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Setting up a high availability NTP system for our network on Cisco routers

Posted on 2015-02-10
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Last Modified: 2015-02-16
I have a general idea of what I want to do, but I can't quite figure out how to do it.  We have 5 Cisco routers that I would like to use as ntp servers for our network.  Currently they are configured as 1 ST5 time server, getting its time from a public ST2 ntp server.  The other 4 routers are configured at ST6 time servers, getting their time from the one getting its time from the Internet.  The problem is that if the 1 router crashes that gets its time from the ST2 ntp source, we lose our authoritative time source.

I think what I'd like to do is set 2 or 3 of the routers to get their time from different ST2 ntp servers, then have all 5 set up as peers to "negotiate" a network time for our entire network (2 Windows domains & 1300+ linux workstations and servers at multiple locations).

The idea being we could have a complete failure of our Internet feed (we have 2 links with different carriers & BGP for failover), we could still have stable time services on the network.

I think what I want to do it set up "symmetric active mode" on 2 or 3 of the routers, getting their time from an authoritative external source,, then setting up peering on all 5.  The rest of the network would get their time from all 5 routers.

Any help would be very much apprecaited.

Thanks!

Mark
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Question by:QcHoldings
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by:mikebernhardt
mikebernhardt earned 250 total points
ID: 40601550
I think you've basically got it. I think it's better to have 2 routers getting their time from a single outside source, have them peer to each other, and have the remaining routers peer to both of them. If you use 2 outside sources then you run the risk of those being a bit out of sync and screwing everything up. If you lose the single source, it's not like your NTP dies; if it drifts, it will all drift together, and slowly.
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Author Comment

by:QcHoldings
ID: 40601628
That's a great point about using a single external source, I didn't really consider that.

So let's say that R1 & R2 get their time from that single external source.  In this case, I take it that they would both become authoritative for our network.  If they're getting their time from a ST 2 source, then the command "ntp server w.x.y.z prefer" would set the ntp server to ST 3.  So for R1 and R2, I take it I would configure them as:

- R1 -
clock timezone CST -6
clock summer-time CDT recurring
ntp update-calendar
ntp server w.x.y.z prefer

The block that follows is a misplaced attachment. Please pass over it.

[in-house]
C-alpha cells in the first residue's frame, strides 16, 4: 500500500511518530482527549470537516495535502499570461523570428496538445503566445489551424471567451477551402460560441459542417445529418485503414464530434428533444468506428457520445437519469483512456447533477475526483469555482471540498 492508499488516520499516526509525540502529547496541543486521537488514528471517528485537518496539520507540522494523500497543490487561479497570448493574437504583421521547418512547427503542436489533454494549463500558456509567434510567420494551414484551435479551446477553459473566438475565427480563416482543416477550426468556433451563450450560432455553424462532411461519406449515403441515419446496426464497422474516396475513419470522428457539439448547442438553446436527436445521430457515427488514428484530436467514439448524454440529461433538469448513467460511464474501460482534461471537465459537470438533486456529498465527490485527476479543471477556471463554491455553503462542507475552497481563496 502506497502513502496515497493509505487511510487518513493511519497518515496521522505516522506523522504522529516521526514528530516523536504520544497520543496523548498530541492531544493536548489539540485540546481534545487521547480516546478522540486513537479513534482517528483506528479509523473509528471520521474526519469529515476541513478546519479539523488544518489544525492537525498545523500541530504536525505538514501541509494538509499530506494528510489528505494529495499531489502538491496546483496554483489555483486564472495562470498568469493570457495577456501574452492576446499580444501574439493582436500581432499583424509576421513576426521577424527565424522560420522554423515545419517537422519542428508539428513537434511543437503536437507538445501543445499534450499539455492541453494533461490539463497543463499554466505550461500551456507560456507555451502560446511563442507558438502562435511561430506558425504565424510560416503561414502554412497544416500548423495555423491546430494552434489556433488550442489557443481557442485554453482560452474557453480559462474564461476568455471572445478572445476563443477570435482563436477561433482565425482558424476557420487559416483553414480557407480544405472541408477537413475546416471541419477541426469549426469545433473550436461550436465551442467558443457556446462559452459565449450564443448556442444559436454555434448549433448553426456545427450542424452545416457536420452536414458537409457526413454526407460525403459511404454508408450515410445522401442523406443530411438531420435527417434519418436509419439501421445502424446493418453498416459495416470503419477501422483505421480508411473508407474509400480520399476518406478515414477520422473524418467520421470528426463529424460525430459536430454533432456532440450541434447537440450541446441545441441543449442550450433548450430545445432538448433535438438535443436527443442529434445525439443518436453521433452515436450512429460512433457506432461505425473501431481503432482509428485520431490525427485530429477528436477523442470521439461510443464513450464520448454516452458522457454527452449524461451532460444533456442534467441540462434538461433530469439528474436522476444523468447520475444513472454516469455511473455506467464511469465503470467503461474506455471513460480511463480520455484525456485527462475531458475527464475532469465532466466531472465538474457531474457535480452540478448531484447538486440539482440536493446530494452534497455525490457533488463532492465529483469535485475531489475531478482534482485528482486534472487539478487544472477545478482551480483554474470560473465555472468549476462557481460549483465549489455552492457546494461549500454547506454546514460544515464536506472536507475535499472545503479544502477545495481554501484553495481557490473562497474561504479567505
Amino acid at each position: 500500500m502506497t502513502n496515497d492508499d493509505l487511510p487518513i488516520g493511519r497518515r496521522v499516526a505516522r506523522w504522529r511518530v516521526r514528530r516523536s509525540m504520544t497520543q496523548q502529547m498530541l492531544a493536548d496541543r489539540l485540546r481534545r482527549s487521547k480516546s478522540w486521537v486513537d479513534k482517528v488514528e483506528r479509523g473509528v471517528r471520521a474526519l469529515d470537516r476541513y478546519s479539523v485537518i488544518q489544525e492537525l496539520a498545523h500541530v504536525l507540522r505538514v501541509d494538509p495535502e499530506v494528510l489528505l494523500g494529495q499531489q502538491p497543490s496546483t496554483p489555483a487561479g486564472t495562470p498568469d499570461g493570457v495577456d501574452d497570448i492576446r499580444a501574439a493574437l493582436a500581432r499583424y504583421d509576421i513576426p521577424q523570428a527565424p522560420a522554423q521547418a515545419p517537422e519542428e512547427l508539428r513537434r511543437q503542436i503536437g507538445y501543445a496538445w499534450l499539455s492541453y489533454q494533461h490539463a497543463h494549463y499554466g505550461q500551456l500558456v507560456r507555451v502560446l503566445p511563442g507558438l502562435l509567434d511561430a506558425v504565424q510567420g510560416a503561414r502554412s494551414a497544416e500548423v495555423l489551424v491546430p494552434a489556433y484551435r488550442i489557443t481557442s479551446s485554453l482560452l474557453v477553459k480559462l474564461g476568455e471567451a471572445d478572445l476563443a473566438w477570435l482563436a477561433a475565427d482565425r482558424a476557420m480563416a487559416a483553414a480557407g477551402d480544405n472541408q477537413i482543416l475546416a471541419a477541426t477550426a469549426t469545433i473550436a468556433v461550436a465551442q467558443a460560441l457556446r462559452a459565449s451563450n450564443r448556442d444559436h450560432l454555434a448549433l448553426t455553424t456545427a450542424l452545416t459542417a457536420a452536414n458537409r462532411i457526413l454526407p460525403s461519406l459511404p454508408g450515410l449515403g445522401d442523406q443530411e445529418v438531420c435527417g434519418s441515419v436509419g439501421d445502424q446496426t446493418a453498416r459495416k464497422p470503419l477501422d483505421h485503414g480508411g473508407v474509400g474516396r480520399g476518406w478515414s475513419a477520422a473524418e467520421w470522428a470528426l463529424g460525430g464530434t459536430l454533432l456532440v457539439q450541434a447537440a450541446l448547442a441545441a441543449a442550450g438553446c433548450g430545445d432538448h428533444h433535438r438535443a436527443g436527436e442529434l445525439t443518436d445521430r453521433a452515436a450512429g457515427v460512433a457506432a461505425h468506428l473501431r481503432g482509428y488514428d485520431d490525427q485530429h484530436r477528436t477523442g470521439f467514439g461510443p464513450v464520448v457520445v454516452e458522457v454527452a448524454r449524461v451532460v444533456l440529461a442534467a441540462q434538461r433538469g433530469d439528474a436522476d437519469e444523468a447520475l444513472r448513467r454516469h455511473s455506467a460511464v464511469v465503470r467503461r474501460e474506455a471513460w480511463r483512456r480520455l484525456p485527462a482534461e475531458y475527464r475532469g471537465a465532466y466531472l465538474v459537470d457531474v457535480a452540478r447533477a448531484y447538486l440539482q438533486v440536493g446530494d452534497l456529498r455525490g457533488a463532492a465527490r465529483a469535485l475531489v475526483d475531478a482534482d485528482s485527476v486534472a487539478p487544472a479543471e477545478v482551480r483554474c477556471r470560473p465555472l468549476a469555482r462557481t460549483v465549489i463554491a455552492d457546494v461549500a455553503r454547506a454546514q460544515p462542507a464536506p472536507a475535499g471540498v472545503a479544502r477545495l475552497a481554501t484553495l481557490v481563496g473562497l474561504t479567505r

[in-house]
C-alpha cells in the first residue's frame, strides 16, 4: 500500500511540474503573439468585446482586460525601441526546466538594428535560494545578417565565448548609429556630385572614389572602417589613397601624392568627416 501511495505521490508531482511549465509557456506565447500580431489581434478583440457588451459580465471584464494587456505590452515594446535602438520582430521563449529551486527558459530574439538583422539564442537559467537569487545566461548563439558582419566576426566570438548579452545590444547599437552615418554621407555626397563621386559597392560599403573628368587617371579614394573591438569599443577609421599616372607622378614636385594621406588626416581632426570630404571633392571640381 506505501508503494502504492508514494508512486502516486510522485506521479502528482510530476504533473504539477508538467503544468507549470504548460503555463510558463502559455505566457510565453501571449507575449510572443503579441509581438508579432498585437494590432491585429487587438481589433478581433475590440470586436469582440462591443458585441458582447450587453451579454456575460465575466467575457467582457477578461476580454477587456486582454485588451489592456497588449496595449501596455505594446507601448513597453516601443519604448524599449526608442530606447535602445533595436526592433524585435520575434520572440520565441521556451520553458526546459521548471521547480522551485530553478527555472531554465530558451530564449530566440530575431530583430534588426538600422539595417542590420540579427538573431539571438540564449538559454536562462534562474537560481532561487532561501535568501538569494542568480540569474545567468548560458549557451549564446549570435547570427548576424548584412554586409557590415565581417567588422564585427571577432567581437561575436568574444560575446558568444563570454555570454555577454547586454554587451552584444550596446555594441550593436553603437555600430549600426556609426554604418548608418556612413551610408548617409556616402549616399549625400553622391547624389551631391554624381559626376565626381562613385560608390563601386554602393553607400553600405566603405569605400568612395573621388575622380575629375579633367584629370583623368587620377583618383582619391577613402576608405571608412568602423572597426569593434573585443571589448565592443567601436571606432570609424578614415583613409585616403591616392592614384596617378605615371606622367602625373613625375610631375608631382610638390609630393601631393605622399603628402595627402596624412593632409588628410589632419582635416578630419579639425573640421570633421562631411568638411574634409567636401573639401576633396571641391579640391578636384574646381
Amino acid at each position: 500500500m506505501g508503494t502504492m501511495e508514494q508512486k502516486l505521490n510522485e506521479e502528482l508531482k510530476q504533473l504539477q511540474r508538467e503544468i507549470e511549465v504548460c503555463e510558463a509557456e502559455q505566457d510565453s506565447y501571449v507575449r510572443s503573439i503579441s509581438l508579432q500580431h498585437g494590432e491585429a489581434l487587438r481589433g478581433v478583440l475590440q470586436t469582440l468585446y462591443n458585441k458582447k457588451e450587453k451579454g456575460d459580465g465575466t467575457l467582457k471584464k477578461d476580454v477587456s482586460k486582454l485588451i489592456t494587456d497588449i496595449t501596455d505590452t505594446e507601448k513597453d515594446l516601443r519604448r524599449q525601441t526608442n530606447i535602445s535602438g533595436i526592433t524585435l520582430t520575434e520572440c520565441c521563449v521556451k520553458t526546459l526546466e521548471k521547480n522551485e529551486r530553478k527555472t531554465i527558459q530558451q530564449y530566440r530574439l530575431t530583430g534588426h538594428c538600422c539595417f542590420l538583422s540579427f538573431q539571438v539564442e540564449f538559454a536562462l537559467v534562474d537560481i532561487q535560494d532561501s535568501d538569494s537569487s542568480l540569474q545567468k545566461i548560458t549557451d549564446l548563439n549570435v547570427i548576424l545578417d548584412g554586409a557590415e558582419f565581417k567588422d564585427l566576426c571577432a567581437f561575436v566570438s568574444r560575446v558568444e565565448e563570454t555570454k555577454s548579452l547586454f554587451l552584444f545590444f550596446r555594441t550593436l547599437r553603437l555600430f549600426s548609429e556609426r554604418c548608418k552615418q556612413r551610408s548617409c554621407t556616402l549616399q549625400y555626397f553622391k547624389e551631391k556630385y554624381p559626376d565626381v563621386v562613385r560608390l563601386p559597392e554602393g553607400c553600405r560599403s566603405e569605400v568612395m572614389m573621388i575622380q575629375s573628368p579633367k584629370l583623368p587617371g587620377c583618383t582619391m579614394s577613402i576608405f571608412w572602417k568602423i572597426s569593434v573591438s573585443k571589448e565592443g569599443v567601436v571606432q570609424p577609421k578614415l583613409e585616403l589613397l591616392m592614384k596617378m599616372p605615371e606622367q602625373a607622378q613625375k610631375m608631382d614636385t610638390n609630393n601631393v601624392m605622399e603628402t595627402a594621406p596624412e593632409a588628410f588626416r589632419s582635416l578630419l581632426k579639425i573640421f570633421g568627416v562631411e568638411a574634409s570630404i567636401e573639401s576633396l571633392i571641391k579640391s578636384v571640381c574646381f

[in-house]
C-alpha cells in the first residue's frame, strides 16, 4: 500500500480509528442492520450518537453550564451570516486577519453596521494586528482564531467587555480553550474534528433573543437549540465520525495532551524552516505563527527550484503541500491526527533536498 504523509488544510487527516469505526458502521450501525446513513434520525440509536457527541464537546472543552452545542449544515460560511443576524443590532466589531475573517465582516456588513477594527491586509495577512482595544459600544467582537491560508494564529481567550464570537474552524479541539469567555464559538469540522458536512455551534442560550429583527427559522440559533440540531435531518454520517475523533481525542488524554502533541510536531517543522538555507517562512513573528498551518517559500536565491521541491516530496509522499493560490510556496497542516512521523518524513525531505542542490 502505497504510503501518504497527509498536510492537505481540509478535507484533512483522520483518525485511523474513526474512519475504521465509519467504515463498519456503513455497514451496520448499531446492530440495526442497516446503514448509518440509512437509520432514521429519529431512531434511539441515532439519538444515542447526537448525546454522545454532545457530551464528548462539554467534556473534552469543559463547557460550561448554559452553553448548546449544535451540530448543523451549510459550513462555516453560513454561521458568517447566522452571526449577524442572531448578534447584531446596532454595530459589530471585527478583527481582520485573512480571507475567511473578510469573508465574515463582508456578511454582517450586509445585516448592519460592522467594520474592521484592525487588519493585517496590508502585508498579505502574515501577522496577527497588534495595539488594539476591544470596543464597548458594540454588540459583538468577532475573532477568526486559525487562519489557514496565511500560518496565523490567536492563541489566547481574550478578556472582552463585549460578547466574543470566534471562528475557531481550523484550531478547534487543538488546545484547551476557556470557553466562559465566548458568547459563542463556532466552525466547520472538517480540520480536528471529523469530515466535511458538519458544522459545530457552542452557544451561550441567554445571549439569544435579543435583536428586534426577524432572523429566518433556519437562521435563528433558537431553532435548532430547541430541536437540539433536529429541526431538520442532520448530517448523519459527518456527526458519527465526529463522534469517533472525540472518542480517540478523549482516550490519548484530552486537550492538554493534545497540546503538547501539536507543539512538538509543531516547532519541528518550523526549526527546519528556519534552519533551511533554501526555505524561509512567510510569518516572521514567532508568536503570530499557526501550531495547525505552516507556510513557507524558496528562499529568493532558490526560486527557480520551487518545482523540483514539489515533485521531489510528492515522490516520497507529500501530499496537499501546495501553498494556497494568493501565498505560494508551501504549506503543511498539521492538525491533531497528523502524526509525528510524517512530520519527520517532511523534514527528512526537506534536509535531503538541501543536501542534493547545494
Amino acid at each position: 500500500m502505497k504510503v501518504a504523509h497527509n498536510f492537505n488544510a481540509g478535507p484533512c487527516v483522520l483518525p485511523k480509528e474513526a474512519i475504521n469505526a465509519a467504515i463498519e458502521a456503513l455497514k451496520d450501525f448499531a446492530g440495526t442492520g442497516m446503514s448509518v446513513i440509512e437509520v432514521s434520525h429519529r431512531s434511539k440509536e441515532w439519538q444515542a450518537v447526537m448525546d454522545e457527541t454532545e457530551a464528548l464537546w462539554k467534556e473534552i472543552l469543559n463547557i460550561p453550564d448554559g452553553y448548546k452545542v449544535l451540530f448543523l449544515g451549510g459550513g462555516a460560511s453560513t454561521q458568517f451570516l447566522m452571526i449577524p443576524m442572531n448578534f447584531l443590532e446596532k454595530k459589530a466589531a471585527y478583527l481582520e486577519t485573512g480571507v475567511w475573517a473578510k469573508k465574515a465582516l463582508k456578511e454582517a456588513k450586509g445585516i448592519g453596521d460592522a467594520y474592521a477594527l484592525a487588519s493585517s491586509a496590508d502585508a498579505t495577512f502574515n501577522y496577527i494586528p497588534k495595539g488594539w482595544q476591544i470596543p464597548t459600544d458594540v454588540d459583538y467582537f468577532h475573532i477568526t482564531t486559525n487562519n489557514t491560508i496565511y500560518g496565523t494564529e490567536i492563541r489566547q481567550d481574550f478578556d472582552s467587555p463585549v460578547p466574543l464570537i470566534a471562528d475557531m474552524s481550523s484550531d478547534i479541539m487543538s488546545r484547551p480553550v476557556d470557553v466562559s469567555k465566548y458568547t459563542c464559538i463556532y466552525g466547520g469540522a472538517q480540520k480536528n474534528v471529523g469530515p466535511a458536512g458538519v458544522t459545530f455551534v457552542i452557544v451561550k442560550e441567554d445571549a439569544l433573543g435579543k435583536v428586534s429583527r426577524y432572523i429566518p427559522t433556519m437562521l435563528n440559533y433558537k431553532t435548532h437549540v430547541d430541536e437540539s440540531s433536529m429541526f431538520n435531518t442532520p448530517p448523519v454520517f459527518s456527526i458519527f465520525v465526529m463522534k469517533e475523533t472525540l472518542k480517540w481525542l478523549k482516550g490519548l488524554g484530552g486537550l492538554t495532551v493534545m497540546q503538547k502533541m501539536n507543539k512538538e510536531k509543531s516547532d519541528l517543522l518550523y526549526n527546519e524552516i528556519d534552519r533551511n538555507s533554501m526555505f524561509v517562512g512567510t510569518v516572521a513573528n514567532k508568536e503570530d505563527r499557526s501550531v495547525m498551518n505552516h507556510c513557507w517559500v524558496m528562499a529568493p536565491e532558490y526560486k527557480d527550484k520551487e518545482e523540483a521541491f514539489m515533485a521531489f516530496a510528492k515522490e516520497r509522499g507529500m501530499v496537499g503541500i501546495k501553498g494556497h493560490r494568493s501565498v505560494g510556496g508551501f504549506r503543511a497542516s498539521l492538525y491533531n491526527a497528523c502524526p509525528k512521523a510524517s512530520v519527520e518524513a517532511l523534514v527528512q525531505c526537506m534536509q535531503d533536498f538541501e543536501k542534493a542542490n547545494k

ntp peer _IP_ADDR_R2

- R2 -
clock timezone CST -6
clock summer-time CDT recurring
ntp update-calendar
ntp server w.x.y.z prefer
ntp peer _IP_ADDR_R1

The question then becomes what to do about R3, R4, & R5?

Would it be something like this?  

- R3 -
clock timezone CST -6
clock summer-time CDT recurring
ntp update-calendar
ntp server _IP_ADDR_R1
ntp server _IP_ADDR_R2
ntp peer _IP_ADDR_R4
ntp peer _IP_ADDR_R5

And since we've got 2 sites, I would want to do something similar for our other site, using the same external time source.  But would we also want to do some peering from our main site (we've got an IPSec/GRE tunnel between sites, and have DCs for both domains at both sites) to the secondary site as well?

The problem is that all the documentation I've read so far is  a bit vague on HA configurations.  Most of my timesync experience was with Novell's NDS/eDir timesync back in "the day."

Thanks!

Mark
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Accepted Solution

by:
Stephen Berk earned 250 total points
ID: 40602462
NTP doesn't work that way. NTP on the Cisco router won't sync to an unreliable source or have the problems Mike described unless it loses sync and drifts significantly. If you don't configure multiple time sources, you run the risk of not having any reliable time source, and when your clocks do start to drift you'll have problems with time-sensitive applications like Kerberos. Configure multiple sources, and make sure you stay synched.

Use NIST servers as your source (http://tf.nist.gov/tf-cgi/servers.cgi), they are stratum-1 typically. Pick one or two routers (R1 and R2) to sync from the NIST servers. Next, have the remaining routers (R3 - R5) sync from R1 and R2. Then have your DC run the time service and sync time from R3, R4, and R5. Have your workstations poll time from the DC's. Remember, each NTP client will only sync time to one source regardless of how many sources you configure. The additional sources won't confuse your NTP client, it just provides alternate time sources for redundancy.

Don't forget to check your work. Do a "show ntp associations" and "show ntp status" to verify your settings are working as desired.
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Author Closing Comment

by:QcHoldings
ID: 40612394
Thanks for all the help!
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